b. PAS should only be practiced in a place in which all citizens have equal access to good health care, and even with the Affordable Care Act we are still a long way from that.

PAS has the feel of a hot-button issue--strong opinions on both sides with heated rhetoric and fierce stands based on core moral beliefs. But unlike, say, abortion, PAS is mostly a smoke-and-mirrors debate where there's very  little "there" there. Even in Oregon, the PAS pioneer, there have been only about 600 "prescribed" suicides in 18 years since legalization. But PAS has substituted for a more substantive discussion about how we will treat end-of-life issues in the US. At a time when we need to examine how we spend money on our health because we cannot sustain our current model (which isn't a good model anyway), that's lousy politics for the left, right, and center.

Onto Nate Silver.

We wrote that being "against" Nate Silver generally showed a contempt for science and mathematics, and we still stand by that claim. However it's important to note that Silver isn't a stand-in for Truth, and that if his success in political prediction matches that of his baseball analysis acumen, the Dems may be in for a very rocky night tomorrow and the Billy Rubin Blog staff will have one phenomenal hangover Wednesday morning. That is, Silver's statistical baby for baseball, named "PECOTA", hasn't performed significantly better than other models predicting player performance and has done so using a cranky, Rube Goldberg-like statistical contraption. Colby Cosh of Maclean's (a Canadian publication) heaps reams of skepticism on the Silver phenomenon here.

Cosh's writing is really good and provides some fresh insight from a guy who appears to be steeped in the numbers, although that said I think he's mostly missing the point. As can be found here and here (and talked about over here), there are number-crunchers who can provide plausible scenarios of why we might wake up trying to familiarize ourselves with the phrase "President Mitt Romney". But this is a question of "what is the underlying reality of the campaign, and how do we find data to help make an accurate prediction?" That question of late has frequently become morphed with "which guy do you want to win?", and Silver, who is almost completely a numbers geek with very few overt partisan leanings, has gotten pegged by conservatives as being in the tank for the Obama cause: right wing paranoia if ever there was any. This is why people have been giving pushback on Silver attacks.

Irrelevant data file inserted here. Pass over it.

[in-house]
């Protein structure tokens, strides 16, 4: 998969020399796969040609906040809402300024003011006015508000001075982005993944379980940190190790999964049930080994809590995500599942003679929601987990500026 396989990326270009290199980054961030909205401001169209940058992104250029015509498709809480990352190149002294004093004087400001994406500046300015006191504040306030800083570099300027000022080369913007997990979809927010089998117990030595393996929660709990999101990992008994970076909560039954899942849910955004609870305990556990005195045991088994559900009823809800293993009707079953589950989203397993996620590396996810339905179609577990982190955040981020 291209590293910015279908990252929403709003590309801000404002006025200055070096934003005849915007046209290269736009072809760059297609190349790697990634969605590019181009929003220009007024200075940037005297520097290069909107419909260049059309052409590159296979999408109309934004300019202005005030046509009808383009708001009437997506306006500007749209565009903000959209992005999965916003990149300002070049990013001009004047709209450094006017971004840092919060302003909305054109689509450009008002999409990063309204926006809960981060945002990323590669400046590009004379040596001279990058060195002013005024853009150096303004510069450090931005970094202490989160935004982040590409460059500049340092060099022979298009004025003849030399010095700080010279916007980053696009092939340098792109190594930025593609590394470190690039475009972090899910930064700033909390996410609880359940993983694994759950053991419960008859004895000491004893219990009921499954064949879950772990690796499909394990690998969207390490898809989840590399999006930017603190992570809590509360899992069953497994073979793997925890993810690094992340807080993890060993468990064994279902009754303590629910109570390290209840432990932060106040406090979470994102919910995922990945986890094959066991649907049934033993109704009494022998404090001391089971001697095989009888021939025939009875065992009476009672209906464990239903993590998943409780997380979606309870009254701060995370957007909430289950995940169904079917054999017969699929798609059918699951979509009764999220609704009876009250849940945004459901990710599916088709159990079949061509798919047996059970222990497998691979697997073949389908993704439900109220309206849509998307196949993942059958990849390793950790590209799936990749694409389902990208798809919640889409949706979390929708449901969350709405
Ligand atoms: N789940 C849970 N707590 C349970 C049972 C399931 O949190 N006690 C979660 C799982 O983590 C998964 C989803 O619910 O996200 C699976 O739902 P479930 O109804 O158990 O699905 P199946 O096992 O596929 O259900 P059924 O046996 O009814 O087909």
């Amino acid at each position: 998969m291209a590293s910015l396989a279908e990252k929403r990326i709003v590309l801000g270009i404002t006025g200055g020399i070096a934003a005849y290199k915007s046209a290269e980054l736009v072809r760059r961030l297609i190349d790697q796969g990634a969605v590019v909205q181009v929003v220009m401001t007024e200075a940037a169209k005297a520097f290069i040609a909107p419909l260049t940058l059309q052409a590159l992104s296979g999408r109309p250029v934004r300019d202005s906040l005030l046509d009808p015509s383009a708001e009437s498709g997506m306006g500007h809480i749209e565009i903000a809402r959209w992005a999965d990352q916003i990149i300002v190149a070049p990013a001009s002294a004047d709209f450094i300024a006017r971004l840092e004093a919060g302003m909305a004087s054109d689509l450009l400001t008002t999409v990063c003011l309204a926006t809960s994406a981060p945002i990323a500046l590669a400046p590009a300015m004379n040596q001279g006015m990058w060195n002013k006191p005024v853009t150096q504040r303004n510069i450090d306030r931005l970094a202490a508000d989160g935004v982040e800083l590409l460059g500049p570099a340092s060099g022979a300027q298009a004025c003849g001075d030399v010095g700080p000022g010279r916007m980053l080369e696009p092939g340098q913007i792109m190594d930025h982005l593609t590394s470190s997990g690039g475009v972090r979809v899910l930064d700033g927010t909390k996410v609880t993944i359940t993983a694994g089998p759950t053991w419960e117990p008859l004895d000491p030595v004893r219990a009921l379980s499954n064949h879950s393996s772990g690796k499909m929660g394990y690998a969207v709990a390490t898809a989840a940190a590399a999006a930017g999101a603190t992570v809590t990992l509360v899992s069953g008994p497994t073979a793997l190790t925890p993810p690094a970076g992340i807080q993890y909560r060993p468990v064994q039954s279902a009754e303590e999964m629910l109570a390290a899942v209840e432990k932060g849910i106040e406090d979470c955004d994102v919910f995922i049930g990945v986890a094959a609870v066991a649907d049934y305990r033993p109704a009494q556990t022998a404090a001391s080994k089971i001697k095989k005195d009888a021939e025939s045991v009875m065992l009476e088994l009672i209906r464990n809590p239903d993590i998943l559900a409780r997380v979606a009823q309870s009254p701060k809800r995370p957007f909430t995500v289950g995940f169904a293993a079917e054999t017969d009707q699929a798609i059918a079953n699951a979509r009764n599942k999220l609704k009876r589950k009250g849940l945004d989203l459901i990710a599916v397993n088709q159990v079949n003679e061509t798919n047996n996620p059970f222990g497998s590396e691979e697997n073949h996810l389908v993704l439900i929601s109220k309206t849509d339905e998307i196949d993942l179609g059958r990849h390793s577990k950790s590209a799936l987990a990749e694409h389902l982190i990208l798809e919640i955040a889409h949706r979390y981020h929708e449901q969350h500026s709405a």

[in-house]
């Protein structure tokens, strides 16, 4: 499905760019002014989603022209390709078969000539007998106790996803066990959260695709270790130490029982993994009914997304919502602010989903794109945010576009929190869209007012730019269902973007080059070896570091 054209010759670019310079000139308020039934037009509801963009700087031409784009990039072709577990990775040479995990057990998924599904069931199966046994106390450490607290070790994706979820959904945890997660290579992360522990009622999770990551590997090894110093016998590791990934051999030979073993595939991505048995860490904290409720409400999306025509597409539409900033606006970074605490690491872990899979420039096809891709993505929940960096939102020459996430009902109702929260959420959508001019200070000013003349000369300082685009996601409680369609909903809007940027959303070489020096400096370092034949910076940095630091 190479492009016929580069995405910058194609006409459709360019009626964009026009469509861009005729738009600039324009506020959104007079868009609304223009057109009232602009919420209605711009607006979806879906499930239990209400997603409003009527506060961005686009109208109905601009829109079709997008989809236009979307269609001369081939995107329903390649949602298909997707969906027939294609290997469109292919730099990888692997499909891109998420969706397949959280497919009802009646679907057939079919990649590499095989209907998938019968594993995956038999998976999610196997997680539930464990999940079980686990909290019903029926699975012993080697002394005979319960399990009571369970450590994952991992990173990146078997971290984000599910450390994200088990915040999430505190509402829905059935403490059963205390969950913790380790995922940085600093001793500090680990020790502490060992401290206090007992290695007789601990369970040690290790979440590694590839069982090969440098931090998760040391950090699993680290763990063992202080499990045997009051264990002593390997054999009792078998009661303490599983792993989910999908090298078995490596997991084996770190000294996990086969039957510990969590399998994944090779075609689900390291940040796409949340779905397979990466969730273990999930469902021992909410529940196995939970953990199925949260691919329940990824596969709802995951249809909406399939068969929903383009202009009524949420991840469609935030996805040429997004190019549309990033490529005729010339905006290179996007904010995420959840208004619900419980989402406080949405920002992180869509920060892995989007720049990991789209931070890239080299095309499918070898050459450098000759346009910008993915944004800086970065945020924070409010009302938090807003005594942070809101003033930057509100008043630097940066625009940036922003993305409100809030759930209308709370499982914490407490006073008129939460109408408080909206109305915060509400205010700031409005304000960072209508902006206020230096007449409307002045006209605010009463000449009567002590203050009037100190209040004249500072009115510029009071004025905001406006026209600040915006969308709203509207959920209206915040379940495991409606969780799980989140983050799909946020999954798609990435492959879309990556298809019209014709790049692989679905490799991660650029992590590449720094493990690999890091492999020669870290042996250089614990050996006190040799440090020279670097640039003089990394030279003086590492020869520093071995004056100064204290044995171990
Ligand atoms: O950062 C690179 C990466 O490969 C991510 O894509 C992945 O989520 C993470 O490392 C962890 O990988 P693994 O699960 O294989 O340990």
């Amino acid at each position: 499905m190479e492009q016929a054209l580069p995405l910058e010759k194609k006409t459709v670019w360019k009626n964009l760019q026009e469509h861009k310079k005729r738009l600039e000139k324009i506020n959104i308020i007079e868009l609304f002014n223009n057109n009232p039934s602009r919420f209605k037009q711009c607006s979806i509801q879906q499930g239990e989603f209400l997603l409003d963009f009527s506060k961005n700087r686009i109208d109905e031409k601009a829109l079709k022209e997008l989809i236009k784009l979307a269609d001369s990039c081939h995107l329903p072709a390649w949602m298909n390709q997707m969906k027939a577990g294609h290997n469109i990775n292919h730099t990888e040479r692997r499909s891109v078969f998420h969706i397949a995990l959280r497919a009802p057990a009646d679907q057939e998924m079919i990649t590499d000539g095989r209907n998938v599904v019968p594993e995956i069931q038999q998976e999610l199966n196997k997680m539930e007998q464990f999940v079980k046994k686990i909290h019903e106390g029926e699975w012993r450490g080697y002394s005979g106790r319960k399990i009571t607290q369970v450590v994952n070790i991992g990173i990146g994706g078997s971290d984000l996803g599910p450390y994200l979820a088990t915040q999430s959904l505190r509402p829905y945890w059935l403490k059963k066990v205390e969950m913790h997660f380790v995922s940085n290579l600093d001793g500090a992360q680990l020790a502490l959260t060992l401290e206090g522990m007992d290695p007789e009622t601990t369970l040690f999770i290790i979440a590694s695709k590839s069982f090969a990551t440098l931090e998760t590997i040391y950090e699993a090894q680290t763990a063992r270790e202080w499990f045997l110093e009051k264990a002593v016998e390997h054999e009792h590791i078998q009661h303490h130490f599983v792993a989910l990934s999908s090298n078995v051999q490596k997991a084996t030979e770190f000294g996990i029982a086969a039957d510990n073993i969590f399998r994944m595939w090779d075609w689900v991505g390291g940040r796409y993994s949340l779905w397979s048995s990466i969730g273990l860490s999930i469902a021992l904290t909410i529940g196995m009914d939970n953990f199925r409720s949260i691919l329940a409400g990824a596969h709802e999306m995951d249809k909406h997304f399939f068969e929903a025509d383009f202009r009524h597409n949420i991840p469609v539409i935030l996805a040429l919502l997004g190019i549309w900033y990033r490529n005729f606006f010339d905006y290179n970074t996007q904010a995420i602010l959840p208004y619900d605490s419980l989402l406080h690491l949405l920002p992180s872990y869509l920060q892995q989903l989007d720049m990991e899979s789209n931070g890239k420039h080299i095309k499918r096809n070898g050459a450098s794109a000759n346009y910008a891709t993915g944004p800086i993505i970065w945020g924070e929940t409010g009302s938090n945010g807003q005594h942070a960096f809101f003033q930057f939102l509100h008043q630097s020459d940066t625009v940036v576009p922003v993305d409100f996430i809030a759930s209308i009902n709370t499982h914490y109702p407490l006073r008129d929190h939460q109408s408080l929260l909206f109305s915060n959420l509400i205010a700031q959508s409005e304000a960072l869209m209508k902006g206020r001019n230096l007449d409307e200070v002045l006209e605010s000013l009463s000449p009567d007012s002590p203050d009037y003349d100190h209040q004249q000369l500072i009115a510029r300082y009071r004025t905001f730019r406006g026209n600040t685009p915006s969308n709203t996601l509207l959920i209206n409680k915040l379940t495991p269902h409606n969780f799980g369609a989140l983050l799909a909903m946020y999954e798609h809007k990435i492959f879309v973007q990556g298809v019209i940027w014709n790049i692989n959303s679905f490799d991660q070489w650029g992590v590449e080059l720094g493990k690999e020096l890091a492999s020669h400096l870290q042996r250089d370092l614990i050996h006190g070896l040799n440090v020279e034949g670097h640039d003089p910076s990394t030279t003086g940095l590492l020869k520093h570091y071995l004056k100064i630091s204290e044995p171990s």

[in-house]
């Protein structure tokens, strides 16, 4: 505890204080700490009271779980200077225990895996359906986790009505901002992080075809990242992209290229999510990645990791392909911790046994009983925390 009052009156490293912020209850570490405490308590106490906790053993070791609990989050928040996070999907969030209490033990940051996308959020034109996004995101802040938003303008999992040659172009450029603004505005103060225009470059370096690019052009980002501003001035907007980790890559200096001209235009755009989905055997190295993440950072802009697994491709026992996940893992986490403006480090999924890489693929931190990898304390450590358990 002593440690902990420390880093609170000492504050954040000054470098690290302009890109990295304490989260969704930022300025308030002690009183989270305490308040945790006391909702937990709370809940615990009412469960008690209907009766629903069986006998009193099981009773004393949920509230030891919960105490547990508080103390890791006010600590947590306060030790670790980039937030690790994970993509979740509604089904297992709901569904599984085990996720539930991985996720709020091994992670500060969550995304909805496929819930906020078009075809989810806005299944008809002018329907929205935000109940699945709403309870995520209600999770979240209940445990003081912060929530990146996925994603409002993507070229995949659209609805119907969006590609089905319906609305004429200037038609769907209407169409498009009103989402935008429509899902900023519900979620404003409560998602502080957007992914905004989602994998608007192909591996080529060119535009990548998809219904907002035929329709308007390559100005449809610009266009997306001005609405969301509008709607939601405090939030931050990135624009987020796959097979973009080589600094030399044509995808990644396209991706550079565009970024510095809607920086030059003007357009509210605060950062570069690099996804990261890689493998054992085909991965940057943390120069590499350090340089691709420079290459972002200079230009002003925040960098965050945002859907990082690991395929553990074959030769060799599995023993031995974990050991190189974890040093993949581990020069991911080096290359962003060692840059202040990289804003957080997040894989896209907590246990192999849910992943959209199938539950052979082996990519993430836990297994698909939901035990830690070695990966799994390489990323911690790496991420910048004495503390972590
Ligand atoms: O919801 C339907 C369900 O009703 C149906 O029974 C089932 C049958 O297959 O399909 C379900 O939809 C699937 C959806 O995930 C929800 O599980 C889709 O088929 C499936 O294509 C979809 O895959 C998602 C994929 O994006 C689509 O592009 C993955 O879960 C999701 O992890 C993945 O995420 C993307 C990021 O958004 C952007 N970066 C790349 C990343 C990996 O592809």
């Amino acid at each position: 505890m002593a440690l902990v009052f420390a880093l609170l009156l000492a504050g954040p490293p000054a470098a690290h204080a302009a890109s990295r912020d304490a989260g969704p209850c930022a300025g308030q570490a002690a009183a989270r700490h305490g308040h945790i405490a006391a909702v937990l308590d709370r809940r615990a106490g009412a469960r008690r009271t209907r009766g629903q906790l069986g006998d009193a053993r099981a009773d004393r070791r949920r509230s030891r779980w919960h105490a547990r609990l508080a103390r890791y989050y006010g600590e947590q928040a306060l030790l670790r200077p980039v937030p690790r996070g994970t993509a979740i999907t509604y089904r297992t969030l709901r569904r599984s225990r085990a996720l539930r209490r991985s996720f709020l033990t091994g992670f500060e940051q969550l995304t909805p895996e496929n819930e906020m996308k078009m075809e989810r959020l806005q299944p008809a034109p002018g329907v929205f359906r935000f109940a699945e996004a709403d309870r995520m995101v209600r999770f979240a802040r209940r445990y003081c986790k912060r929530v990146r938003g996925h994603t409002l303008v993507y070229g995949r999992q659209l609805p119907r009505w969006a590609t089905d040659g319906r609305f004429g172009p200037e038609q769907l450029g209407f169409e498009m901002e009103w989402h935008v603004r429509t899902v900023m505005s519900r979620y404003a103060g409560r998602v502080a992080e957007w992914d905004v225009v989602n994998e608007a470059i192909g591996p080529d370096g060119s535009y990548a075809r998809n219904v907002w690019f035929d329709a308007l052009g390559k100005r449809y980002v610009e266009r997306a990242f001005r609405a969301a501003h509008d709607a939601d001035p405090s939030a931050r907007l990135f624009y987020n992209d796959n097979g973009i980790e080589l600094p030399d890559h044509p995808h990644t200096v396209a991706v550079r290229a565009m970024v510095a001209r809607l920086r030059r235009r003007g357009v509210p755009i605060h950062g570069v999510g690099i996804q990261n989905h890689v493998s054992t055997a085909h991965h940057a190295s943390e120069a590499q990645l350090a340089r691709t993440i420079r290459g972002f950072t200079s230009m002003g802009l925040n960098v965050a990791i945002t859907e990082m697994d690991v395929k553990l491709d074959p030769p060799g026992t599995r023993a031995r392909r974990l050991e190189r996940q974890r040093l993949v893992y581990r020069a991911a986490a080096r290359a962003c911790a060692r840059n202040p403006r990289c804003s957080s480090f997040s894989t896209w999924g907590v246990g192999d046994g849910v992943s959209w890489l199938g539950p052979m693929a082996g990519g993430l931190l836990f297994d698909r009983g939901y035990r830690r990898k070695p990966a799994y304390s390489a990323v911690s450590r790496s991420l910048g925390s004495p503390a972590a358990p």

Indeed, there were plenty of Dem-leaning commenters on the Cosh/Maclean's piece that welcomed the critique, because they endorsed the idea of data-driven analysis and not cult-of-personality devotion to Silver. Said one commenter: "I think Silver is a good thing for journalism, but it is misleading to call him a statistician or a scientist. He's something else entirely: a data journalist. He's a very bright guy to have spotted the gap in the market which opened up thanks to the easy availability of data, which mainstream journalists have no training or inclination to use." That sounds right to me, and is the best explanation of King Nate's popularity. Indeed, Silver's book Signal and the Noise is mostly a journalist's account, and it's a really good read.

We will wake up Wednesday morning and will know, given many Senate and House races in addition to the 50 state Presidential races, whether Rasmussen's polls, which have always favored Republicans by about 2 points this year, are more accurate than Quinnipiac's or anyone else's. If so they're probably doing something right and have a better model. Sure, some on the left have foolishly conflated support for Silver with support for liberal political issues, but crying foul against libs who Don't Get It is an exercise in false equivalence. The vast majority of the right wing screeching about Silver has not had to do with an opposition to Silver's possibly errant calculations, but rather with a resistance to any data that does not support one's ingrained assumptions.

More than anything else, this is why we find the Republican Party as currently constituted a menace to society, and until this problem is fixed, we have a very deep political problem in this country.